We need to pressure the governments to have more strict regulations and fiscalization, so criminals that exploit wildlife and destroy our forests get punished.
The same need to be done for agricultural companies, to encourage them to adopt more sustainable practices. The animals’ stacking and the deforestation for agriculture and pastures cannot be tolerated anymore.
And let’s face it, if we want things to change we also need to stand up for what we believe, and need to rethink our eating habits to see the end of pandemics.
Responsible tourism and its relation to diseases’ prevention
We are hardly aware on how a responsible traveler can contribute to the prevention of diseases that affect people, animals and even plants.
Here are some good travel practices:
- Don’t take natural items as souvenirs
- Opt for observation tourism instead of attractions where you can interact with wildlife
- Understand the origin of what you consume
Let’s go deeper into these practices:
Why we shall not take sea shells, rocks or other natural items as souvenirs?
Have you ever noticed that when we travel abroad we need to fill out a form mentioning what we are carrying in our luggage?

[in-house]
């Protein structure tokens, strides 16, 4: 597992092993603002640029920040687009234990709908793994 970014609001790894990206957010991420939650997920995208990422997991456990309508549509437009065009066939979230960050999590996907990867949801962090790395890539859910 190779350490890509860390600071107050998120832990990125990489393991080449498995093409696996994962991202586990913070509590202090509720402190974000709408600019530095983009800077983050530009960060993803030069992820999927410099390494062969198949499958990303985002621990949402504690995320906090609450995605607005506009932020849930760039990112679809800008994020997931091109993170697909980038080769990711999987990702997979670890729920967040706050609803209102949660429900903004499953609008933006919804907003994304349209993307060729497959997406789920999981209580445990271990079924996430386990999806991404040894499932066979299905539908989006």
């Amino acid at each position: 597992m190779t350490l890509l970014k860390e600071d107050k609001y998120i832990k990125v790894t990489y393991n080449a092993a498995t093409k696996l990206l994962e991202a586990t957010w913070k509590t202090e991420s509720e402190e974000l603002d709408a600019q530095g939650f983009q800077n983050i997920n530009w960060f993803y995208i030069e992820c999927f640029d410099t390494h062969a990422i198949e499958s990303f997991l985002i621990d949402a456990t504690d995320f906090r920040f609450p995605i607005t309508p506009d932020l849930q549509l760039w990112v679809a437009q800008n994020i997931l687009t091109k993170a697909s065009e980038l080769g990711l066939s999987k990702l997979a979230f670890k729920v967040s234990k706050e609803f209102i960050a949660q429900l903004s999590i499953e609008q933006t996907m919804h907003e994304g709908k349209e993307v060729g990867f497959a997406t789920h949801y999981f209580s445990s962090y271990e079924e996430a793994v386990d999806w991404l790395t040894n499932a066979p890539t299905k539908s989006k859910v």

And that they usually ask if we are carrying plants or animals from one country to another?
The customs need to fiscalize if the plants and animals may offer some risk to the region they are entering, as they may bring virus, fungus or bacterias which the new environment may not be ready to receive, and causing diseases.
In 2019, while I was in Isla Contoy, Mexico, the guide (which gave pretty much a responsible travel class – you may watch it on our Instagram highlights) mentioned that the ecosystem of this island have suffered a devastation caused by a bacteria that came from Indonesian palm trees.
Things like these may also happen when a tourist take sea shells, starfish, rocks, sand, etc as a souvenir from one place to another. That is why we shall leave them all where they belong.
Why we shouldn’t touch wild animals?